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article imageReview: ‘Refuge’ finds sanctuary in familiar territory Special

By Sarah Gopaul     Oct 22, 2014 in Entertainment
‘Refuge’ centres on the suspense-filled lives of a family struggling to survive after a devastating event destroys civilization.
The apocalypse movie continually tells us that all civility and humanity will disappear when major disaster strikes. The world will become a lawless wasteland where the only rule is kill or be killed. Those who attempt to maintain their compassion suffer for their efforts, though finding like-minded survivors can offer some protection. Unnervingly, bleak is generally an understatement. Refuge is one of these pictures.
A fatal infection has decimated the world’s population. Unable to contain the epidemic, millions died and any semblance of order vanished with the authority that once enforced it. There are few survivors staying in small groups and scavenging for food in an increasingly unsympathetic environment. Jack (Carter Roy), his wife, Nell (Amy Rutberg), and their unwell daughter, Birdie (Eva Grace Kellner), take shelter in a secluded farm house with two strangers, Kyle and Russell (Chris Kies and Sebastian Beacon, respectively). But one of them is running from a group of marauders who don’t take kindly to deserters and their only hope may be a safe haven in Canada run by Russell’s brother.
The proceedings and personalities in the film are typical of the genre as the end of the world seems to bring out the worst in so many people. Groups of men patrol with weapons, searching for food and women. They are more than willing to take either by force and often appear to prefer it that way. On the flipside are people like Jack’s family, just trying to stay alive with as little interference from the outside world as possible.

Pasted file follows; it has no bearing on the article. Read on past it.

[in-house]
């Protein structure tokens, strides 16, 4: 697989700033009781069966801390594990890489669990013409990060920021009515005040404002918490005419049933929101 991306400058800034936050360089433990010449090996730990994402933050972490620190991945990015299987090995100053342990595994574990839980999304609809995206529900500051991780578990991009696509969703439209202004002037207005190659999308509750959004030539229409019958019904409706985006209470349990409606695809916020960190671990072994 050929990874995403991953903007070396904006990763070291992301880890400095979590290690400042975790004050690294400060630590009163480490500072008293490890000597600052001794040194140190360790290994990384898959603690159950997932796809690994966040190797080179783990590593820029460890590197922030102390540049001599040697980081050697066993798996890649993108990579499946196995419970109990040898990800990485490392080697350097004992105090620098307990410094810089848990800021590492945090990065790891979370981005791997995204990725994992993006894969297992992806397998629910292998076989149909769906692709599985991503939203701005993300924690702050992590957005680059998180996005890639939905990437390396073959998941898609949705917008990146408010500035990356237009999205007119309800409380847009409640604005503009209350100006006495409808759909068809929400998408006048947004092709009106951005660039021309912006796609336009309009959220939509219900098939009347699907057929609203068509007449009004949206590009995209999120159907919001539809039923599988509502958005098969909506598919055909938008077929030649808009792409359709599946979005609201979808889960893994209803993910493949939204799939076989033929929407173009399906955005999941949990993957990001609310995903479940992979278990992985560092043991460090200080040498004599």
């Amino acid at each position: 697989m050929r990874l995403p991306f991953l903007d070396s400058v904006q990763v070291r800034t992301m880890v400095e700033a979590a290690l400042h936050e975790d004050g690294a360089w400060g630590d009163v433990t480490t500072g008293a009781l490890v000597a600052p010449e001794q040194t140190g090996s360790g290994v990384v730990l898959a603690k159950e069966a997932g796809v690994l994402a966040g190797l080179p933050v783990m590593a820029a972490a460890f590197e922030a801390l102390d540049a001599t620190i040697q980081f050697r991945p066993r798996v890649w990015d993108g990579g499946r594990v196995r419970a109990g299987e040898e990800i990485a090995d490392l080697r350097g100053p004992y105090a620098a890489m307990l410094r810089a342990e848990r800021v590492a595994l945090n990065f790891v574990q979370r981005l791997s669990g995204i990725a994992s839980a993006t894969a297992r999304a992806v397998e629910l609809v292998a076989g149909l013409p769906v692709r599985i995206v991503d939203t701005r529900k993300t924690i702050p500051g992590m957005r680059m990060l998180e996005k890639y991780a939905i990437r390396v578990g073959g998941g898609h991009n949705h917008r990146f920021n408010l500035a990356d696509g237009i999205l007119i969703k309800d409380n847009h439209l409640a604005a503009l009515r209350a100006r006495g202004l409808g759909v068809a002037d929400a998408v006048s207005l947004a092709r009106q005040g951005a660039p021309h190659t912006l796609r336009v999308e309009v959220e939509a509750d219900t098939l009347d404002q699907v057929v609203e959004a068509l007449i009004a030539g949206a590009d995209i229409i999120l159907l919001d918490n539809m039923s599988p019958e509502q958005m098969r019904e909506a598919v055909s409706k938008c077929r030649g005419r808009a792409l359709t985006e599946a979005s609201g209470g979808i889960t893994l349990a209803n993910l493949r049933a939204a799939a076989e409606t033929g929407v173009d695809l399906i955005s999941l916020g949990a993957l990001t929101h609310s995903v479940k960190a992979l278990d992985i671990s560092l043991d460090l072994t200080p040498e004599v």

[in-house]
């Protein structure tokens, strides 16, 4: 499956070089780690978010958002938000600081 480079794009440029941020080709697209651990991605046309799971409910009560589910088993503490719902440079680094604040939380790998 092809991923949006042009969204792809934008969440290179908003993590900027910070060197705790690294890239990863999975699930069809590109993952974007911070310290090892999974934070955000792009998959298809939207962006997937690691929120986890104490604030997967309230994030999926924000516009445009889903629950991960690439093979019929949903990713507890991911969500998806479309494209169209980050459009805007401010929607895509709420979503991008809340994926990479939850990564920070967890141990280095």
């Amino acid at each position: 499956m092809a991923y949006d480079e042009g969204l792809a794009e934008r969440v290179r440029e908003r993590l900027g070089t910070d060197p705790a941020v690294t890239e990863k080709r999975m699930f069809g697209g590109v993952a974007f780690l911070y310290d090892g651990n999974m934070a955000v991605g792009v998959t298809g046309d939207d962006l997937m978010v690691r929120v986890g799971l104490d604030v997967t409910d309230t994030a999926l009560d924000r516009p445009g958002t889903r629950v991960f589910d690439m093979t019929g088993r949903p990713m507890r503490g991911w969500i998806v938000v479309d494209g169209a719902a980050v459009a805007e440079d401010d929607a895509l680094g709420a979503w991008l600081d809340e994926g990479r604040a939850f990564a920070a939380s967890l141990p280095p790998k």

This is not the most eventful story as large chunks of the narrative are spent gathered around the cassette player at home or wandering the woods hoping they’re headed in the right direction. The family encounters an occasional threat, but with the exception of two significant occurrences they’re relatively brief. The raiders are only featured in relation to the main characters, though it may have been interesting to show more of their movements leading up to certain scenes.
This movie achieves in depicting “normal” people without any specific survivalist training, enduring on instinct and necessity. Even the plunderers appear to have been average Joes at one time, though they’ve chosen a more hostile method of continued existence. First-time writer/director Andrew Robertson doesn’t try to tread new ground, sticking to the beaten path. But he competently strings together these familiar elements to form a picture that effectively captures the tone and look of the film category, while injecting a bit more hope than is characteristically incorporated into these movies.
Refuge is part of a post-apocalyptic double feature at the 2014 Toronto After Dark Film Festival.
Director: Andrew Robertson
Starring: Sebastian Beacon, Chris Kies and Carter Roy
More about Review, Toronto After Dark, Refuge, Andrew Robertson, Carter Roy
 
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